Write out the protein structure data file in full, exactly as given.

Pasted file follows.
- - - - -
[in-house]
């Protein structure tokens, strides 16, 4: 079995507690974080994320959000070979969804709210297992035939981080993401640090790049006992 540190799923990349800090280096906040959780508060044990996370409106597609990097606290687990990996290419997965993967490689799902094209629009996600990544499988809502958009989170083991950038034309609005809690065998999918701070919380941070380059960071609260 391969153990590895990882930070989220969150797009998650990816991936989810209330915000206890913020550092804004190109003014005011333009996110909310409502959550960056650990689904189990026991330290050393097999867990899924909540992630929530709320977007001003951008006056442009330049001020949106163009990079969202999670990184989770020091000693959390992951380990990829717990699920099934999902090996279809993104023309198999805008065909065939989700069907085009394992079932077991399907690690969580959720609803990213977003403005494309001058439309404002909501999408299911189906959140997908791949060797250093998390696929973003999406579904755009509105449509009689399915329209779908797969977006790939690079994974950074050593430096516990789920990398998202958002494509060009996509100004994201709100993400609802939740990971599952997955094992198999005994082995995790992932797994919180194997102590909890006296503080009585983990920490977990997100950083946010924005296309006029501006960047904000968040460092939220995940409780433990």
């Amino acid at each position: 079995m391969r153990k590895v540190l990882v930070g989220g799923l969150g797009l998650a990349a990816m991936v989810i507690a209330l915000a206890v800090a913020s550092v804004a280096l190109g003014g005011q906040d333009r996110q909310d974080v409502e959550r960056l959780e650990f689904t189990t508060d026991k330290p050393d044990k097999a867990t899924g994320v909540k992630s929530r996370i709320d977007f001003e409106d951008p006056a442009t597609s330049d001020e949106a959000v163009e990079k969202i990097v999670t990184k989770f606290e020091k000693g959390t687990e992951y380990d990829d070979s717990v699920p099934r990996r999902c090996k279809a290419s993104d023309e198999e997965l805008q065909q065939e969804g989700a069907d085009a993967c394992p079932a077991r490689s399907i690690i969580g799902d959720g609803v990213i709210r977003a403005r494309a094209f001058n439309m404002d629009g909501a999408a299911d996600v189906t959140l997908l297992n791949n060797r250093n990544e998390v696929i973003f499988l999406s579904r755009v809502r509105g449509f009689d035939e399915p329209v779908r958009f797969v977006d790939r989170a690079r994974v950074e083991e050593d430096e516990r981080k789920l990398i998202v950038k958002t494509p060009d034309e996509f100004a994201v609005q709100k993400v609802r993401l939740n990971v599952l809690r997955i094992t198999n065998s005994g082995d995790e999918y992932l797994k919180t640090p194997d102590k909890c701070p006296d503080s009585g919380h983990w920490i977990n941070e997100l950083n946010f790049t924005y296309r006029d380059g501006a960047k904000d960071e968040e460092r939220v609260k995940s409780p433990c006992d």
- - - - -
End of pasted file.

[in-house]
């Protein structure tokens, strides 16, 4: 079995507690974080994320959000070979969804709210297992035939981080993401640090790049006992 540190799923990349800090280096906040959780508060044990996370409106597609990097606290687990990996290419997965993967490689799902094209629009996600990544499988809502958009989170083991950038034309609005809690065998999918701070919380941070380059960071609260 391969153990590895990882930070989220969150797009998650990816991936989810209330915000206890913020550092804004190109003014005011333009996110909310409502959550960056650990689904189990026991330290050393097999867990899924909540992630929530709320977007001003951008006056442009330049001020949106163009990079969202999670990184989770020091000693959390992951380990990829717990699920099934999902090996279809993104023309198999805008065909065939989700069907085009394992079932077991399907690690969580959720609803990213977003403005494309001058439309404002909501999408299911189906959140997908791949060797250093998390696929973003999406579904755009509105449509009689399915329209779908797969977006790939690079994974950074050593430096516990789920990398998202958002494509060009996509100004994201709100993400609802939740990971599952997955094992198999005994082995995790992932797994919180194997102590909890006296503080009585983990920490977990997100950083946010924005296309006029501006960047904000968040460092939220995940409780433990």
């Amino acid at each position: 079995m391969r153990k590895v540190l990882v930070g989220g799923l969150g797009l998650a990349a990816m991936v989810i507690a209330l915000a206890v800090a913020s550092v804004a280096l190109g003014g005011q906040d333009r996110q909310d974080v409502e959550r960056l959780e650990f689904t189990t508060d026991k330290p050393d044990k097999a867990t899924g994320v909540k992630s929530r996370i709320d977007f001003e409106d951008p006056a442009t597609s330049d001020e949106a959000v163009e990079k969202i990097v999670t990184k989770f606290e020091k000693g959390t687990e992951y380990d990829d070979s717990v699920p099934r990996r999902c090996k279809a290419s993104d023309e198999e997965l805008q065909q065939e969804g989700a069907d085009a993967c394992p079932a077991r490689s399907i690690i969580g799902d959720g609803v990213i709210r977003a403005r494309a094209f001058n439309m404002d629009g909501a999408a299911d996600v189906t959140l997908l297992n791949n060797r250093n990544e998390v696929i973003f499988l999406s579904r755009v809502r509105g449509f009689d035939e399915p329209v779908r958009f797969v977006d790939r989170a690079r994974v950074e083991e050593d430096e516990r981080k789920l990398i998202v950038k958002t494509p060009d034309e996509f100004a994201v609005q709100k993400v609802r993401l939740n990971v599952l809690r997955i094992t198999n065998s005994g082995d995790e999918y992932l797994k919180t640090p194997d102590k909890c701070p006296d503080s009585g919380h983990w920490i977990n941070e997100l950083n946010f790049t924005y296309r006029d380059g501006a960047k904000d960071e968040e460092r939220v609260k995940s409780p433990c006992d």